Check back in with EdNC.org all week long for the series. And, as always, I would love to hear your stories, thoughts, and feedback. Just reply directly to this email.
Director of Growth, EdNC.org
The second piece in our faculty pay series explores who makes up our faculty across all 58 community colleges. Some numbers worth noting:
→ 20,744 faculty members (in 2017-2018 according to SREB)
→ 6,460 full-time instructors and 14,284 part-time instructors (in 2017-2018 according to SREB)
→ 58 of every 100 full-time instructors in the state are women according to SREB estimates
→ 45% increase in amount of instructors from 1990-91 to 2017-18
→ $49,549 average pay for full-time instructors in NC in 2017-18 — which was well below the national average of $64,200 and the SREB average of $54,681
For the full piece, click here.
The “who” includes many of you who are reading this newsletter, so please reply directly to this email to share your story.
The COVID-19 pandemic has turned lives upside down for all of you in North Carolina’s 58 community colleges. You’re dealing with new challenges every minute whether they involve remote learning, stay-at-home orders, financial stress, child care, social isolation, anxiety about the future, or other concerns.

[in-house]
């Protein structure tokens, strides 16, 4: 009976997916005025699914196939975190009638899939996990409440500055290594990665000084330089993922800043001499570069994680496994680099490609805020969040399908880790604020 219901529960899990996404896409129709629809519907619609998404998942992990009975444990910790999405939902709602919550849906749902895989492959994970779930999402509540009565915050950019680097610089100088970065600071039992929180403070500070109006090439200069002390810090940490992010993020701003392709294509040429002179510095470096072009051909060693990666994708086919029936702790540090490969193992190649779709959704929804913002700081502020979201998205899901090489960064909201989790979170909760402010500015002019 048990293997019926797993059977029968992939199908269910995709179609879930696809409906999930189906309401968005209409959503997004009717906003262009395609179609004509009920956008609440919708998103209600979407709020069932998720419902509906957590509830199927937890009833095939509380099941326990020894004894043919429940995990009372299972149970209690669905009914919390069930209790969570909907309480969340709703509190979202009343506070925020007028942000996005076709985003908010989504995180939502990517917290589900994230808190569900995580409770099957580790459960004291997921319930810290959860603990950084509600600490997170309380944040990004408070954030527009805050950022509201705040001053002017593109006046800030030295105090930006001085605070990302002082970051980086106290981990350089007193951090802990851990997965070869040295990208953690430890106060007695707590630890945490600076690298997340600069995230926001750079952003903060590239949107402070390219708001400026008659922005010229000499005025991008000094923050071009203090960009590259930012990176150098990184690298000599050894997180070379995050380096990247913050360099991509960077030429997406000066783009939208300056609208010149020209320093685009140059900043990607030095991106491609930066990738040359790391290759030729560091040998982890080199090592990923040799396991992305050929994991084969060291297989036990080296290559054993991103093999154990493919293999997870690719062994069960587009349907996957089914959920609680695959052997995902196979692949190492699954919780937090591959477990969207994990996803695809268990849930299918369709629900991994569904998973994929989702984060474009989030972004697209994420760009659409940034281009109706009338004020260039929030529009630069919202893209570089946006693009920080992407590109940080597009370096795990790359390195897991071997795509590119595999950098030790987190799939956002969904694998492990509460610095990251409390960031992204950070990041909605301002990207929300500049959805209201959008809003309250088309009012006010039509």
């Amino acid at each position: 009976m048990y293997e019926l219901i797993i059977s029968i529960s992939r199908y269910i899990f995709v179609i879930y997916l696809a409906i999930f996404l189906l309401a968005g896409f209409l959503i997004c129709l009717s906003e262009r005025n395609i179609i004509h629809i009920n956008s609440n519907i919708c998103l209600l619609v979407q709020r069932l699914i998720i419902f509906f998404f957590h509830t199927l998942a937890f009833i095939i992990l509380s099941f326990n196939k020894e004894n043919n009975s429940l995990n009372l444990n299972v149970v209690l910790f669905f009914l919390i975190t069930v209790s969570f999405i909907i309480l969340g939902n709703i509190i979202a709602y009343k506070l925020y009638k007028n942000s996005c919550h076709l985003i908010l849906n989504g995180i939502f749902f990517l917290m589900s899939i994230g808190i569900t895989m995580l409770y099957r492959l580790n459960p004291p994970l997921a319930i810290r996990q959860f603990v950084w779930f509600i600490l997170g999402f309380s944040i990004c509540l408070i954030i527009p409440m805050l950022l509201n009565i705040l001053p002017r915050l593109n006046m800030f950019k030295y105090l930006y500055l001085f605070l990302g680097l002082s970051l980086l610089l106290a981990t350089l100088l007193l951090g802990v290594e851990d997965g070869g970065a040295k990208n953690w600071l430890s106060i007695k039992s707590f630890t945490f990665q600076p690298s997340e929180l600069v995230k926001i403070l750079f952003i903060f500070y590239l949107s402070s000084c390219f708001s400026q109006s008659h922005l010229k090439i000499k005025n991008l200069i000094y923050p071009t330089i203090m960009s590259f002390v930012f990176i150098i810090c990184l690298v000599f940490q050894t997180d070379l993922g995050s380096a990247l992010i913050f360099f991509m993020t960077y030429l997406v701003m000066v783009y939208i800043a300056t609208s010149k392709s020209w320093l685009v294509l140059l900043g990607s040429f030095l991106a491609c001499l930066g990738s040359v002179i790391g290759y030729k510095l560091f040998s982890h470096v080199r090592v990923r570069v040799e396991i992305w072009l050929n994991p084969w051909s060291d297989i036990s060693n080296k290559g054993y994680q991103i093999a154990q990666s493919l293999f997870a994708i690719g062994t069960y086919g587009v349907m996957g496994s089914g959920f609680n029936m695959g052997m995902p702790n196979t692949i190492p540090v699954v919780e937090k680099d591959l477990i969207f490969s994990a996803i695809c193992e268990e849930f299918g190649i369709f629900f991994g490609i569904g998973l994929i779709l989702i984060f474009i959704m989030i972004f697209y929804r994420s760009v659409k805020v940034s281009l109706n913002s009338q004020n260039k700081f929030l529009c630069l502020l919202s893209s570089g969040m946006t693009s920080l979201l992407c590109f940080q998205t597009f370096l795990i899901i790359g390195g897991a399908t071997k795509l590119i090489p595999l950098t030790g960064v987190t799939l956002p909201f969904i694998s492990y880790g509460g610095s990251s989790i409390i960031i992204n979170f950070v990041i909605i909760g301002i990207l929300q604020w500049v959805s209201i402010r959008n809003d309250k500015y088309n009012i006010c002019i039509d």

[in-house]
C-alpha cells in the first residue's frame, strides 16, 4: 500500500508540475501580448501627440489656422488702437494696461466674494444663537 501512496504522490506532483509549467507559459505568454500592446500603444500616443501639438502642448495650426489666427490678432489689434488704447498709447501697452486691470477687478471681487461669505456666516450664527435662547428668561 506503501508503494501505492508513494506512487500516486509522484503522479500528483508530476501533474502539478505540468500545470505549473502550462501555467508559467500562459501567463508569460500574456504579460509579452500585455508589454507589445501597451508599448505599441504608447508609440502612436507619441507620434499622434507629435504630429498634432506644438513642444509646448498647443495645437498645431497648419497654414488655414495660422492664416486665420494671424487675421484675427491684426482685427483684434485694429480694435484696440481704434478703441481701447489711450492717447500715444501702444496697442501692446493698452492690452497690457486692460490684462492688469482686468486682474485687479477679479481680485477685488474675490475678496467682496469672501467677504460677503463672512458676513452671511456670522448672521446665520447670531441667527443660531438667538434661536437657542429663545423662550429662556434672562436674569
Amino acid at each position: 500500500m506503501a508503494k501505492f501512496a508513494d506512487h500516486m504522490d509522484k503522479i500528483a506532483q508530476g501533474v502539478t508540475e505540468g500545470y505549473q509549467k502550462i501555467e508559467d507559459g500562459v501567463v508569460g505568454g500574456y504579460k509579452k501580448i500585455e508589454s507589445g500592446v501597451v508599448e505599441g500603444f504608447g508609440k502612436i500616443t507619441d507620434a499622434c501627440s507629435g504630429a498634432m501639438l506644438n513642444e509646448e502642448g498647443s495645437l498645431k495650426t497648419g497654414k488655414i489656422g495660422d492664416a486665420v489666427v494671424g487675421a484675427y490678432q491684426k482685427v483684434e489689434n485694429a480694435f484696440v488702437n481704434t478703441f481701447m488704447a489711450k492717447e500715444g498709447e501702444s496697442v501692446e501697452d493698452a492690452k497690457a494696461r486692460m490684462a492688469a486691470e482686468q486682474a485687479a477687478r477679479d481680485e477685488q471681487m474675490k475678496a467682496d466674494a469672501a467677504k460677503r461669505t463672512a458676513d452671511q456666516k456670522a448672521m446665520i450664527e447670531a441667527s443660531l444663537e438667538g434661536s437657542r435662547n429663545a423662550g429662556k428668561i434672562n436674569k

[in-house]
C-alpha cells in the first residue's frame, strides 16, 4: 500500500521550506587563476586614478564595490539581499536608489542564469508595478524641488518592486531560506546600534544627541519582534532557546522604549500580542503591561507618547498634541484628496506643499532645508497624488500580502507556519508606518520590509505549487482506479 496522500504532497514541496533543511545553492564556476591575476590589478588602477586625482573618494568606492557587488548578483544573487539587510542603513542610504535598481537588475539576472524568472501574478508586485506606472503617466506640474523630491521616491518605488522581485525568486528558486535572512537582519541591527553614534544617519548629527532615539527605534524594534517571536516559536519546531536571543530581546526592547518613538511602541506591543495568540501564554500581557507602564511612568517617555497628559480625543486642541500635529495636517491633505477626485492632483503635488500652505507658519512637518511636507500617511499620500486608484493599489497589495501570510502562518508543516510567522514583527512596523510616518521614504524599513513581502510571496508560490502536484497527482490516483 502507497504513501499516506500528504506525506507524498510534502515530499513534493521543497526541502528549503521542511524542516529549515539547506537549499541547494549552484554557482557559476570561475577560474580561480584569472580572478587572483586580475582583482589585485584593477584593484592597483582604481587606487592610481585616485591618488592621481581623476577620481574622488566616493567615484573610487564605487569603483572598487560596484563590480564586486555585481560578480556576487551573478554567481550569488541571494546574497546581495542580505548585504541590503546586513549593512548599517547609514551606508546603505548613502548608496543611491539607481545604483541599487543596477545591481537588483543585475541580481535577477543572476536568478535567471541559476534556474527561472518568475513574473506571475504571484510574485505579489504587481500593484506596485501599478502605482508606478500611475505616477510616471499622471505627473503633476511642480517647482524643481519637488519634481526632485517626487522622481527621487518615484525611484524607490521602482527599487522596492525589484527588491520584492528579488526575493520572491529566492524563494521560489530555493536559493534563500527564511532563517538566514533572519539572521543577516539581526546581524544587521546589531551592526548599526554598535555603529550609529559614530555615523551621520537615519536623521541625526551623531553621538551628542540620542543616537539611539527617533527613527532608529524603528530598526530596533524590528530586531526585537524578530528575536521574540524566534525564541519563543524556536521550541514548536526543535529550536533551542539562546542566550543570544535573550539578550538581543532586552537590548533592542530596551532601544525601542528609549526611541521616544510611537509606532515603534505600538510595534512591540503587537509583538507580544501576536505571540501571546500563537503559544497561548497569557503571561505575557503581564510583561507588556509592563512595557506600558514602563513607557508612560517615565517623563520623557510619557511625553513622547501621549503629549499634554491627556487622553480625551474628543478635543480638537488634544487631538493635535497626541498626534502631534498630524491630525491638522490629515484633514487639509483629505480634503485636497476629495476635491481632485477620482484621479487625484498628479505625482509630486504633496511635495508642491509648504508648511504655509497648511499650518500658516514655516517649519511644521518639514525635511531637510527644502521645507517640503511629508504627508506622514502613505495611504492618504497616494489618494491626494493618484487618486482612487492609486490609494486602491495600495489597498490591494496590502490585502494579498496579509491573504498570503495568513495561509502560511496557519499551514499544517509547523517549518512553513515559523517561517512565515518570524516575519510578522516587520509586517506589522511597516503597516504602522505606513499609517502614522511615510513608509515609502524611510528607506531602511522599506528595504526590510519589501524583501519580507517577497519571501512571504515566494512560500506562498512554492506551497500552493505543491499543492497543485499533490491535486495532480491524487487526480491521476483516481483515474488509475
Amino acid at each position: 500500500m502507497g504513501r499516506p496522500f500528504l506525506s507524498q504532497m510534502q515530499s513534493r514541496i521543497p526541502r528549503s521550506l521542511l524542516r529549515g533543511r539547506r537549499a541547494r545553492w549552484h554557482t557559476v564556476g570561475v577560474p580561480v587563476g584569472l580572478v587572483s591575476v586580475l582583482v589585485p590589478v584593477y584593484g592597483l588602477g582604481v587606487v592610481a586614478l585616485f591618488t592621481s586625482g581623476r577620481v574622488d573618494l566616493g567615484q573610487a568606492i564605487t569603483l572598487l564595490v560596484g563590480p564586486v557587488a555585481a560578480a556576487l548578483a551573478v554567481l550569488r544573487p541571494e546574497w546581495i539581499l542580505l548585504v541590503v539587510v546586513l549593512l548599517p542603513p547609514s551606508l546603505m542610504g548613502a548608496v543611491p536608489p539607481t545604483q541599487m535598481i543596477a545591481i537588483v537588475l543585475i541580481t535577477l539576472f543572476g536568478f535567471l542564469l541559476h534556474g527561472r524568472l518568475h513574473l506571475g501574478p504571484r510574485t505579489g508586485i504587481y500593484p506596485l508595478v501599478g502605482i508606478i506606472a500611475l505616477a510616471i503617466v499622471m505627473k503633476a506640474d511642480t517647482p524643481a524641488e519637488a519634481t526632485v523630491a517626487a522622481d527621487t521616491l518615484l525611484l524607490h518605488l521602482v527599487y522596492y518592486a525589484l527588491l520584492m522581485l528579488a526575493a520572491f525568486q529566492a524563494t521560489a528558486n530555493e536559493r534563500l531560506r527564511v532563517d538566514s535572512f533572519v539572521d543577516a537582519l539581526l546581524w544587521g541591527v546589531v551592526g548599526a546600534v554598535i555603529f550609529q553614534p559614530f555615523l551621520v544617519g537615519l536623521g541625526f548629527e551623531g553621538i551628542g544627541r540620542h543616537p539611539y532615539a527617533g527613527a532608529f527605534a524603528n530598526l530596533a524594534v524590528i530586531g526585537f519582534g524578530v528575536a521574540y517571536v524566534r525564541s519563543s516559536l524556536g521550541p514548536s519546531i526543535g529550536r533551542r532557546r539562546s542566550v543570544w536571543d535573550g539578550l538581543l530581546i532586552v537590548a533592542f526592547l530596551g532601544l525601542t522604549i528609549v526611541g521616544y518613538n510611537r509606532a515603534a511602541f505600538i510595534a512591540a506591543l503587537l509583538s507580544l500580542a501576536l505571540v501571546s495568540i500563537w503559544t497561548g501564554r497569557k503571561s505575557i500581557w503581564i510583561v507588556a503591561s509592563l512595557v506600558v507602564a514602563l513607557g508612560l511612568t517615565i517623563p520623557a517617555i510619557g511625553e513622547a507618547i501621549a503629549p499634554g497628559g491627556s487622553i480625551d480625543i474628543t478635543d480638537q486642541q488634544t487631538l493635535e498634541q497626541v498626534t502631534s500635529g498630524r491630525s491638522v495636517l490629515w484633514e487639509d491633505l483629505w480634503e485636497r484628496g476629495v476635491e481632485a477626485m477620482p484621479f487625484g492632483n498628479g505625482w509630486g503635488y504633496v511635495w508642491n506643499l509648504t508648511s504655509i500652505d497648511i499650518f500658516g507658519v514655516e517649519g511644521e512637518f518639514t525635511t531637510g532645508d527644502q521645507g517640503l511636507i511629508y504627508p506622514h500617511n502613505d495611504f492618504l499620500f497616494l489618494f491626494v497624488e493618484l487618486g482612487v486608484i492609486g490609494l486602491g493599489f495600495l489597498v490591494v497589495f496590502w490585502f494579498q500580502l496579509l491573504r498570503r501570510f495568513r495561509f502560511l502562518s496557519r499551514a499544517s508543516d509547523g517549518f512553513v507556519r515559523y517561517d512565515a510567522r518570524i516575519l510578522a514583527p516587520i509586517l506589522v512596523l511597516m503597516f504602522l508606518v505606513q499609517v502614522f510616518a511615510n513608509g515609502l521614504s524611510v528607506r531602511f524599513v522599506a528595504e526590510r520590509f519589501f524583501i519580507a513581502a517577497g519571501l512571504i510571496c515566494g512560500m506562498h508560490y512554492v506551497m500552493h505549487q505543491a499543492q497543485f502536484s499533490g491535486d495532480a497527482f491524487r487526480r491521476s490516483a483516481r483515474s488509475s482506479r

We would like to share your COVID-19 story in the weeks ahead. We believe it is important to document our experiences throughout this moment in time so we can all learn more about our successes, challenges, and future opportunities.
Rowan-Cabarrus Community College president Carol Spalding wrote a piece with tips for students who are now transitioning to online learning. Prior to COVID-19, Spalding noted over a third of students were online.
Her tips include:
→ Do not be afraid to ask for help! Reach out to your instructor via email, and if email is not a good way to address the questions you have, then ask for a phone call, screen sharing or a virtual meeting (Microsoft Teams, Zoom, etc.). Connect with classmates via text, email, or online study groups.
→ Check your college email and other internal platforms such as Blackboard daily, and make sure to read through each item or message fully. Configuring your email on your phone can help make sure you don’t miss communications.
→ Set up a routine, manage your time wisely, and work in a space free of distractions and interference.
For the rest of Spalding’s tips, check out the piece by clicking here. If you share it with your students, or have other tips, please let us know!
Supporting students during COVID-19: We’re still in the business of improving lives through learning
Emily Thomas serves as an adjunct faculty member of Isothermal Community College and has been in the higher ed space for more than 10 years in a variety of roles. She offers up her lessons on supporting students during this online transition in this piece, while also documenting the overall work of Isothermal Community College transitioning online.